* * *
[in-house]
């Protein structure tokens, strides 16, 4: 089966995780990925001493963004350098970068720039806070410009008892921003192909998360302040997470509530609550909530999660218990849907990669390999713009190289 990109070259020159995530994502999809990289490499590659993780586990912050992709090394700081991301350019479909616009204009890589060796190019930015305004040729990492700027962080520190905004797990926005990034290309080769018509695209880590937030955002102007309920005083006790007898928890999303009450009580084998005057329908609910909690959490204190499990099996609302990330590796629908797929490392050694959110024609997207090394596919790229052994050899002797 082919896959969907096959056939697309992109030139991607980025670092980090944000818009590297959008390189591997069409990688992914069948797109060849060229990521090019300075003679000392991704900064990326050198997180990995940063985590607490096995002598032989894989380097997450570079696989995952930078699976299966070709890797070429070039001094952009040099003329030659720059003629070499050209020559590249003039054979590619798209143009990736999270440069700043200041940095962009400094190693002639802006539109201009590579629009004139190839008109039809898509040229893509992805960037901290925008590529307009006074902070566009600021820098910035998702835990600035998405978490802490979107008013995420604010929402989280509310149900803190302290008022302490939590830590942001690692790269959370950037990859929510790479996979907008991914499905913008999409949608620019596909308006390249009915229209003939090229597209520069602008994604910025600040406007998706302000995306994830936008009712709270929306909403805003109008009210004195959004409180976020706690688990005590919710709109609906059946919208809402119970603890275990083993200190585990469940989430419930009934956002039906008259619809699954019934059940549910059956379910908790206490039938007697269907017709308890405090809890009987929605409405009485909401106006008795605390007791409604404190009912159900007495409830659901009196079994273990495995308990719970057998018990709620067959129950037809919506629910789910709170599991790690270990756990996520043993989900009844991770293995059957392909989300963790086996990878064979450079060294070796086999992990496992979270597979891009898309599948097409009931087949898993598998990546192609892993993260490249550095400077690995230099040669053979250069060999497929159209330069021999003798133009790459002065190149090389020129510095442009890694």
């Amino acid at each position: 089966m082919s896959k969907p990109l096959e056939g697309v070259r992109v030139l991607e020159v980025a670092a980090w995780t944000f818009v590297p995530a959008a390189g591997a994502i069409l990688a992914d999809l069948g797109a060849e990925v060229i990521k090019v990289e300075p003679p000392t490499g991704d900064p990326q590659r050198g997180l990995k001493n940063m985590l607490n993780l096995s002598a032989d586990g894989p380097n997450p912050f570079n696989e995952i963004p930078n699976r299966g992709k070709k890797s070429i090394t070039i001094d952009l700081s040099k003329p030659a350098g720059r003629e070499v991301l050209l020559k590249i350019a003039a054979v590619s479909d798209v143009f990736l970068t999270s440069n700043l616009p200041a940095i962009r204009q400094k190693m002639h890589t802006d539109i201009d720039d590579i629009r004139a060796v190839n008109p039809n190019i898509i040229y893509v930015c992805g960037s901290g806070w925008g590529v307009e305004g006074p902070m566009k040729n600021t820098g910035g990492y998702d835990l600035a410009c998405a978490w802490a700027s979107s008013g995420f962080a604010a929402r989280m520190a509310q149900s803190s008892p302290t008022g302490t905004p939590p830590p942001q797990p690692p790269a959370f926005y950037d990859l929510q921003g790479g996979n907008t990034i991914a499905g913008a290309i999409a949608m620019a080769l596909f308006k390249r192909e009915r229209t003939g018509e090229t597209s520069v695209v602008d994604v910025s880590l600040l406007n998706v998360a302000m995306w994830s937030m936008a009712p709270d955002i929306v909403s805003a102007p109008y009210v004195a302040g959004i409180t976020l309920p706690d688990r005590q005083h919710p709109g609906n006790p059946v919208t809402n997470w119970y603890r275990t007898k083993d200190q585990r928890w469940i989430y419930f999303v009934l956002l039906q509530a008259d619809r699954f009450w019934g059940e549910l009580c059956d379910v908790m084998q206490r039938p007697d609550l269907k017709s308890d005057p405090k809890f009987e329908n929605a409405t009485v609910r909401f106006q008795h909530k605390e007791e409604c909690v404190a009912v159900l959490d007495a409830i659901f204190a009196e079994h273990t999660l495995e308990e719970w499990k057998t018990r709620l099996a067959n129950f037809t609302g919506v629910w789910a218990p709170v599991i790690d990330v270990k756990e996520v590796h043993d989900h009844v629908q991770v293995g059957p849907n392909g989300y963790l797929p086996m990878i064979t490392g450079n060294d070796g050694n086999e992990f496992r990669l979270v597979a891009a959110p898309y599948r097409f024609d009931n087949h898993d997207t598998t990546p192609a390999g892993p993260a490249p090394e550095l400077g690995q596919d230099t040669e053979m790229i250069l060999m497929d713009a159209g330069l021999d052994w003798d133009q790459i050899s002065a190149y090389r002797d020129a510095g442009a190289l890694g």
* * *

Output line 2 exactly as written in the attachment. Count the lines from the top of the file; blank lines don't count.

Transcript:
């Protein structure tokens, strides 16, 4: 089966995780990925001493963004350098970068720039806070410009008892921003192909998360302040997470509530609550909530999660218990849907990669390999713009190289 990109070259020159995530994502999809990289490499590659993780586990912050992709090394700081991301350019479909616009204009890589060796190019930015305004040729990492700027962080520190905004797990926005990034290309080769018509695209880590937030955002102007309920005083006790007898928890999303009450009580084998005057329908609910909690959490204190499990099996609302990330590796629908797929490392050694959110024609997207090394596919790229052994050899002797 082919896959969907096959056939697309992109030139991607980025670092980090944000818009590297959008390189591997069409990688992914069948797109060849060229990521090019300075003679000392991704900064990326050198997180990995940063985590607490096995002598032989894989380097997450570079696989995952930078699976299966070709890797070429070039001094952009040099003329030659720059003629070499050209020559590249003039054979590619798209143009990736999270440069700043200041940095962009400094190693002639802006539109201009590579629009004139190839008109039809898509040229893509992805960037901290925008590529307009006074902070566009600021820098910035998702835990600035998405978490802490979107008013995420604010929402989280509310149900803190302290008022302490939590830590942001690692790269959370950037990859929510790479996979907008991914499905913008999409949608620019596909308006390249009915229209003939090229597209520069602008994604910025600040406007998706302000995306994830936008009712709270929306909403805003109008009210004195959004409180976020706690688990005590919710709109609906059946919208809402119970603890275990083993200190585990469940989430419930009934956002039906008259619809699954019934059940549910059956379910908790206490039938007697269907017709308890405090809890009987929605409405009485909401106006008795605390007791409604404190009912159900007495409830659901009196079994273990495995308990719970057998018990709620067959129950037809919506629910789910709170599991790690270990756990996520043993989900009844991770293995059957392909989300963790086996990878064979450079060294070796086999992990496992979270597979891009898309599948097409009931087949898993598998990546192609892993993260490249550095400077690995230099040669053979250069060999497929159209330069021999003798133009790459002065190149090389020129510095442009890694």